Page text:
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Wednesday, December 18, 2013

Immigrant students sue for right to pay in-state college tuition

NOVA student Giancarla Rojas Mendoza and Tim Freilich of the Legal Aid Justice Center.
Giancarla Rojas Mendoza, 18, worked really hard as a student at Falls Church High School and planned to attend George Mason University, majoring in economics and political science. But when she learned she would have to pay the out-of-state tuition rate, “that was really painful,” she says. Her parents had brought her from Bolivia to Virginia when she was a child, and because she is undocumented, the Commonwealth of Virginia determined she is ineligible for the in-state rate.

Rojas Mendoza is one of several plaintiffs in a lawsuit seeking to reverse that policy. The suit was filed Dec. 17 by the Legal Aid Justice Center in Arlington Circuit Court on behalf of seven graduates of Virginia high schools who have been granted Deferred Action for Childhood Arrivals (DACA) status by the federal government.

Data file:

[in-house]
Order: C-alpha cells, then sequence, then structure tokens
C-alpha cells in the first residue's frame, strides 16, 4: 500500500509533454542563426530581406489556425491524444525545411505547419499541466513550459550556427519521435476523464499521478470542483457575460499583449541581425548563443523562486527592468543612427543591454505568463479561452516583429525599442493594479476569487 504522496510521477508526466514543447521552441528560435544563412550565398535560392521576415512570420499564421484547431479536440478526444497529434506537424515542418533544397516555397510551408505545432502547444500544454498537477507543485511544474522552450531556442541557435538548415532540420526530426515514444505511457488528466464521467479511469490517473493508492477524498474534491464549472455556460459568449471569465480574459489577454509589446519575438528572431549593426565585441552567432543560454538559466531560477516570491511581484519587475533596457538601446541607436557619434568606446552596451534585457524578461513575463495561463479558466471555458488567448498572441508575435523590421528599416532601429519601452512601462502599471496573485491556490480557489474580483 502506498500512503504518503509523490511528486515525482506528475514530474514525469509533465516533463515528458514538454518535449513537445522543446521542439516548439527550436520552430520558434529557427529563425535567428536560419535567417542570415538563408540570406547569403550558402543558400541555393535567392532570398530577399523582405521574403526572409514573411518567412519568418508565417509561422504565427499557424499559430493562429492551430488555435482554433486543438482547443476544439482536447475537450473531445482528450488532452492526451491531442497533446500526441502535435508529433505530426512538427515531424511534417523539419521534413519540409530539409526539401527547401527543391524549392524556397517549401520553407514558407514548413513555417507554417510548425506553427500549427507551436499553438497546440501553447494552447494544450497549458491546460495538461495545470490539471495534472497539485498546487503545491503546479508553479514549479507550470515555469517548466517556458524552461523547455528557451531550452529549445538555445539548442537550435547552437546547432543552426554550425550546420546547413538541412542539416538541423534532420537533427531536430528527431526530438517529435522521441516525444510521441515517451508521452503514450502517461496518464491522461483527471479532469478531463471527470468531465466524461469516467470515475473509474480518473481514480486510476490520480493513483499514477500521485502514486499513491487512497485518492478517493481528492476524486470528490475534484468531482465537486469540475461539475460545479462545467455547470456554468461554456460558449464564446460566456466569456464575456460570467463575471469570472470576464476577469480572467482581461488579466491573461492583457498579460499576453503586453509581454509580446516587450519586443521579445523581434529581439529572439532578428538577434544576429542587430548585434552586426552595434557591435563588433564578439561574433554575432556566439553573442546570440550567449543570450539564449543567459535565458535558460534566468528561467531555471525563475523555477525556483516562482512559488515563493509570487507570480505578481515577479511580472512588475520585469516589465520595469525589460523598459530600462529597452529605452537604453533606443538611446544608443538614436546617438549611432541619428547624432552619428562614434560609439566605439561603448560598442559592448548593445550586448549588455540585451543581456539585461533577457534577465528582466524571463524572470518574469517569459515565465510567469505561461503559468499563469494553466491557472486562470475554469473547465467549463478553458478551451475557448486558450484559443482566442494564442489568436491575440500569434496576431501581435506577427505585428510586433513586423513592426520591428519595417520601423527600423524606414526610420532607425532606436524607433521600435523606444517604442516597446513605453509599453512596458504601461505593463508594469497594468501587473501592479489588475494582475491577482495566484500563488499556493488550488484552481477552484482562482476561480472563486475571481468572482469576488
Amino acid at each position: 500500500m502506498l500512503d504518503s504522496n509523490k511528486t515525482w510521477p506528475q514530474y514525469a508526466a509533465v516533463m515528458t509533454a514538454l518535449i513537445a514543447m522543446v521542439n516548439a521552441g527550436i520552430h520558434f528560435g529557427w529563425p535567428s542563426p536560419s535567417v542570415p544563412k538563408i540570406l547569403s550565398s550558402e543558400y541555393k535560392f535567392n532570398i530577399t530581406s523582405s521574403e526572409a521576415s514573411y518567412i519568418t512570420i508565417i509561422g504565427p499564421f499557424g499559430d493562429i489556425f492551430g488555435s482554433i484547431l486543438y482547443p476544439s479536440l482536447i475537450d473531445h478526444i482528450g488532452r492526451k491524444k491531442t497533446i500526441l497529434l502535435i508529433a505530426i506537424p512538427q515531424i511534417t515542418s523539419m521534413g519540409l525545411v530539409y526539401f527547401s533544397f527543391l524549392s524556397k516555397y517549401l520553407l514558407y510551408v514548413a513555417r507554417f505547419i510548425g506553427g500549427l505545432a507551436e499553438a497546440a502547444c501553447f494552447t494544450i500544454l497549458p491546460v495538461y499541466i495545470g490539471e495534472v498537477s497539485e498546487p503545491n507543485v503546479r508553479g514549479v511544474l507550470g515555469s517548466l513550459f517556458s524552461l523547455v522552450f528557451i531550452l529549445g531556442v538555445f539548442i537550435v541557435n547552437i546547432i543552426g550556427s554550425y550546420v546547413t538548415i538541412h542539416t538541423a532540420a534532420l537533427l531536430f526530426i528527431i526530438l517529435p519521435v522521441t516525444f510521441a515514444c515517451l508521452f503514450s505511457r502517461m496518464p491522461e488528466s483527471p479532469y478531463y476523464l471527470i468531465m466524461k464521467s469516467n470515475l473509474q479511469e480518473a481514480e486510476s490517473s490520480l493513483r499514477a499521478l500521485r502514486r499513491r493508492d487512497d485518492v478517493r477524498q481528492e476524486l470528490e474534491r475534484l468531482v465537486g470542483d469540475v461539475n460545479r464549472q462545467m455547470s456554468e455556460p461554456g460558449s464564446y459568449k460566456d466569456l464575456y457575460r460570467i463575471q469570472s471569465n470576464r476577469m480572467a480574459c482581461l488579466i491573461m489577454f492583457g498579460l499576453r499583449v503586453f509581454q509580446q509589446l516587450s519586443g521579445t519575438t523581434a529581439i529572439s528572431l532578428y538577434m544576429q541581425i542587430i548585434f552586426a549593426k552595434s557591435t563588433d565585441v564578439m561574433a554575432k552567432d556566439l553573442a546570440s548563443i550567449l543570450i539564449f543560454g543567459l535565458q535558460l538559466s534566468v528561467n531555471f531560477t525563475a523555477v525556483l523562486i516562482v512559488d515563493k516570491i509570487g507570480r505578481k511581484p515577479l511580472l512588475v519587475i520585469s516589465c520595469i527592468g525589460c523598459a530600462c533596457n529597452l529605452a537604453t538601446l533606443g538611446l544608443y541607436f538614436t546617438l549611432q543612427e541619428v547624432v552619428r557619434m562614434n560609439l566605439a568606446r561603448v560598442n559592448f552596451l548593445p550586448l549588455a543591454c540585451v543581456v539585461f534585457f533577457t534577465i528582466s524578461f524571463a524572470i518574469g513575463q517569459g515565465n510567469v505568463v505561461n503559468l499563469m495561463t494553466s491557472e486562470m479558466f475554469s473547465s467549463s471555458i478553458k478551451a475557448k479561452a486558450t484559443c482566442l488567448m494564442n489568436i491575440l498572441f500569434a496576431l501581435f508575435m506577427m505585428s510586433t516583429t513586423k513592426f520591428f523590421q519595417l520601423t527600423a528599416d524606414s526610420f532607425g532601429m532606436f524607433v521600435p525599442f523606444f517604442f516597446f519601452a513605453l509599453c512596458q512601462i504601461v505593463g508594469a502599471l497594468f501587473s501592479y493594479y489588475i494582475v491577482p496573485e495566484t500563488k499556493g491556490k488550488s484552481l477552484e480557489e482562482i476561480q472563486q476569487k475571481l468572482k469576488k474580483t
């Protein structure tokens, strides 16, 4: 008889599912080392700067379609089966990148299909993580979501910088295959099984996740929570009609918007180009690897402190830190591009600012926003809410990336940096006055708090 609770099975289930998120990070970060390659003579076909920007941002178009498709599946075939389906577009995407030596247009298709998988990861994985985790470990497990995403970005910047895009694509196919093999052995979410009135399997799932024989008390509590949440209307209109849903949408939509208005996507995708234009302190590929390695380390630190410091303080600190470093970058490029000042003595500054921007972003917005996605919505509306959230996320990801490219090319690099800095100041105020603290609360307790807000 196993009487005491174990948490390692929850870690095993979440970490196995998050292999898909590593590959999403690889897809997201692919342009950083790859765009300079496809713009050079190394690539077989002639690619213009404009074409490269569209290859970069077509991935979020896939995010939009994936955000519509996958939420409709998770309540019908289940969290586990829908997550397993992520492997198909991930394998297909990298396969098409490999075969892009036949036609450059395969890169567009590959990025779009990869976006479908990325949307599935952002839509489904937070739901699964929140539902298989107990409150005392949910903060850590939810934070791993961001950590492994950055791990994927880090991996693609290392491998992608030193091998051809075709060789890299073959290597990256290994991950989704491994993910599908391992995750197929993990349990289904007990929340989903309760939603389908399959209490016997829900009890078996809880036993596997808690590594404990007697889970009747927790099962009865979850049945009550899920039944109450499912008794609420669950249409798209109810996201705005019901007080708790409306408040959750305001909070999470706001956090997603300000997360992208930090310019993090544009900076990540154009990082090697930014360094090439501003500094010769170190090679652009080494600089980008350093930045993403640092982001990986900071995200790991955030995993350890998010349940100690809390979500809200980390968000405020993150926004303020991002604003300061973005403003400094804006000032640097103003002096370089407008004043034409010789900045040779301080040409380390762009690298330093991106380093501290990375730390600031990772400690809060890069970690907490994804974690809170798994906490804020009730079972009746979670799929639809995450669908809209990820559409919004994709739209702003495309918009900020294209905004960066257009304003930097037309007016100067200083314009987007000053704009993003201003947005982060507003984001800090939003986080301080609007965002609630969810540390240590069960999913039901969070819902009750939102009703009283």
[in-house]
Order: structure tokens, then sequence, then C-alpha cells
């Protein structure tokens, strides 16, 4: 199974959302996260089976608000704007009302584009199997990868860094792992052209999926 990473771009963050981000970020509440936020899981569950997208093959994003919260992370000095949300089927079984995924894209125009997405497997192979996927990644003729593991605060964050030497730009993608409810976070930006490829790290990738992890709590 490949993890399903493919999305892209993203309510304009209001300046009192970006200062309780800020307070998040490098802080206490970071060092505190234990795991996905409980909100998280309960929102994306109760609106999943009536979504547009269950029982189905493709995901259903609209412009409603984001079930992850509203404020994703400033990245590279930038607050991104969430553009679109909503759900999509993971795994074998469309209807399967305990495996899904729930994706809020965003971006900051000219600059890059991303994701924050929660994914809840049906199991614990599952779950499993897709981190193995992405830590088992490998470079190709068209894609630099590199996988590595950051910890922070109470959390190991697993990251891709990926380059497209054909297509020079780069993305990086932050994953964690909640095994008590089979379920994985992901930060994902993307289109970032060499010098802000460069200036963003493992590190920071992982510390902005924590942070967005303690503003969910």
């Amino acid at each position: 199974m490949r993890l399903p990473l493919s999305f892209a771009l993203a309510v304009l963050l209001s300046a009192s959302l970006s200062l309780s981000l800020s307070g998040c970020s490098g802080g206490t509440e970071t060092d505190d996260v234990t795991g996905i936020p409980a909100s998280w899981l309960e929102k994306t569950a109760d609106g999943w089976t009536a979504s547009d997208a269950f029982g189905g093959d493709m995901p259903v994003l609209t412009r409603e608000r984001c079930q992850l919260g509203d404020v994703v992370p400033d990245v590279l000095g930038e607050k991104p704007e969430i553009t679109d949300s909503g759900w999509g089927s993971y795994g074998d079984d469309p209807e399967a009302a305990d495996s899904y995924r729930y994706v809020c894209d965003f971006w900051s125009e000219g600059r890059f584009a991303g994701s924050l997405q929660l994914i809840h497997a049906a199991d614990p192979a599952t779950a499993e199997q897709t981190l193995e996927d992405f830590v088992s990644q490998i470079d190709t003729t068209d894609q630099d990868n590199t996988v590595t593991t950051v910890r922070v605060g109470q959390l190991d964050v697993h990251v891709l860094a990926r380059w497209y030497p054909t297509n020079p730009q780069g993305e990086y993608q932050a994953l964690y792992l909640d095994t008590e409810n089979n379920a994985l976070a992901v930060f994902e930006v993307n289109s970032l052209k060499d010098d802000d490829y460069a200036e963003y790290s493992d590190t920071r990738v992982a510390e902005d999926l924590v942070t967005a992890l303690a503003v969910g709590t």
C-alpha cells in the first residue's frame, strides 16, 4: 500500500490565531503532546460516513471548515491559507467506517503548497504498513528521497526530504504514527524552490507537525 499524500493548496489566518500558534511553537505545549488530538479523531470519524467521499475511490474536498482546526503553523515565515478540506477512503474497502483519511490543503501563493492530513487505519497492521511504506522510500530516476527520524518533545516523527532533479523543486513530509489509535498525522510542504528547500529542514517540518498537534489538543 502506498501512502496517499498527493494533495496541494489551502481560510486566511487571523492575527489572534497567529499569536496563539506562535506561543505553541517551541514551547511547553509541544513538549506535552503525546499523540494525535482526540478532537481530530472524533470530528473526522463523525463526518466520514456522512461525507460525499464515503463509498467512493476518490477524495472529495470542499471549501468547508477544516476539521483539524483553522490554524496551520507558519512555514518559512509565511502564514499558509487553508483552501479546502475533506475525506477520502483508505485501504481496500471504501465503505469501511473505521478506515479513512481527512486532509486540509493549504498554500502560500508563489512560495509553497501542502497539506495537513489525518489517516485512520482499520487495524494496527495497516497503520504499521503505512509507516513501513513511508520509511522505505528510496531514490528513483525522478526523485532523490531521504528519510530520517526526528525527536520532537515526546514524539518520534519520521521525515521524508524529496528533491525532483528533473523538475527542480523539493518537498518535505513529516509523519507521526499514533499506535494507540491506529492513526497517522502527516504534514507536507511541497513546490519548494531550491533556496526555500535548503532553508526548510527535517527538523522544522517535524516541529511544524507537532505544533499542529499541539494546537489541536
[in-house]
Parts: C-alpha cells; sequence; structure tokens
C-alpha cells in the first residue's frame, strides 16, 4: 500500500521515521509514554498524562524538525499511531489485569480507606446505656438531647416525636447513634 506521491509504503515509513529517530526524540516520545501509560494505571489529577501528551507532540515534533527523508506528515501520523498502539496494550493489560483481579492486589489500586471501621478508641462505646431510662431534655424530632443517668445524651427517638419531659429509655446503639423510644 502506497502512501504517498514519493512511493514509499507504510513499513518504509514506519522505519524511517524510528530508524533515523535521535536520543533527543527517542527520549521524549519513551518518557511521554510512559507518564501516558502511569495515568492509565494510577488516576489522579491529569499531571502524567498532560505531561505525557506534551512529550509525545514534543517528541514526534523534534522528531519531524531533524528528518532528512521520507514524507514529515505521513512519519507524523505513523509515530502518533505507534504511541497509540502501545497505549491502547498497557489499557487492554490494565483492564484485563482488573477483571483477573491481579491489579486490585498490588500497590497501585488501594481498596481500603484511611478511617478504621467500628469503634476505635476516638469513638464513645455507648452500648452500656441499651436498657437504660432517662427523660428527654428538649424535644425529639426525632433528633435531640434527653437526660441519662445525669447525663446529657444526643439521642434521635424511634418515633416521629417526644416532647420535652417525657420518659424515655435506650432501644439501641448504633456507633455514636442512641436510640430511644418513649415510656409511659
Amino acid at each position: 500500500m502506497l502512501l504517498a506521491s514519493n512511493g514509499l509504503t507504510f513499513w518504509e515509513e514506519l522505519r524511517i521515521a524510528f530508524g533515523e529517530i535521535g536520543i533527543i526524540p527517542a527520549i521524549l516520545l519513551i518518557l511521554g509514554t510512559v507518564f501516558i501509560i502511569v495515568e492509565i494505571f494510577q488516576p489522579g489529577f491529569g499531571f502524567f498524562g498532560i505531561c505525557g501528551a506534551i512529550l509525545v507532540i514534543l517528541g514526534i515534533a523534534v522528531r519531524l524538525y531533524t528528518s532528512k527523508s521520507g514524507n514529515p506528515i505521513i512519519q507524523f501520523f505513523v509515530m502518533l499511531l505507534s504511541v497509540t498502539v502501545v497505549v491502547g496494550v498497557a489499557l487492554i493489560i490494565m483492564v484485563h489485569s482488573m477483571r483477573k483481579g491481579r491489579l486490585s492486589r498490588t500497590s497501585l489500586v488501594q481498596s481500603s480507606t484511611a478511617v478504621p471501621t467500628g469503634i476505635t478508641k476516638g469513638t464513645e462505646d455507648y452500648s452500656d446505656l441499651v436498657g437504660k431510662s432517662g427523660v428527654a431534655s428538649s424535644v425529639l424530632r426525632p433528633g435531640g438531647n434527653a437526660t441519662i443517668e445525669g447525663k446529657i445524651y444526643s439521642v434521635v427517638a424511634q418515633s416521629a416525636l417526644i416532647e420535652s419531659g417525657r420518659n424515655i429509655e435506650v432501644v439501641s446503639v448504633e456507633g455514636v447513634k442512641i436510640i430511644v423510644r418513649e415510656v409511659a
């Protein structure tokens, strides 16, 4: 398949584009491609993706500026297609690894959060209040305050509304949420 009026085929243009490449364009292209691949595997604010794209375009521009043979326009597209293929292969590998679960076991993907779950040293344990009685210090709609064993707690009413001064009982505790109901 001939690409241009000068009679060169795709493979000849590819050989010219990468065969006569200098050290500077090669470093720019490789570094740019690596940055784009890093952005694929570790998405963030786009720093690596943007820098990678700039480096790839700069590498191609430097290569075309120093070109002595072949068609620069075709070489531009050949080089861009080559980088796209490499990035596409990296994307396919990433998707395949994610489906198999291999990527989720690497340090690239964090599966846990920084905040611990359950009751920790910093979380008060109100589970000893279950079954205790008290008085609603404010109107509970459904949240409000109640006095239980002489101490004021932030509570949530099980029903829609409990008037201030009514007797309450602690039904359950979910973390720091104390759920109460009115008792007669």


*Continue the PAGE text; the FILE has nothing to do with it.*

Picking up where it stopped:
Their objective is help the thousands of Virginia students in similar circumstances who want to pursue higher education and professional careers, but for whom the out-of-state tuition rate would be a huge financial burden.

The lawsuit asks the court to overrule a policy of the State Council of Higher Education for Virginia (SCHEV)—implemented at the direction of Virginia Attorney General Ken Cuccinelli—that requires DACA students to pay the out-of-state tuition rate at state colleges and universities.

Under the federal DACA policy, announced in June 2012, youths who were brought to the United States before they turned 16, are attending or graduated from high school, are under age 31, and have not been convicted of a crime can apply for “deferred action.” If their application is approved, they can apply for a work permit, Social Security benefits, and a driver’s license—without fear of being deported—and can renew their “deferred action” status  indefinitely.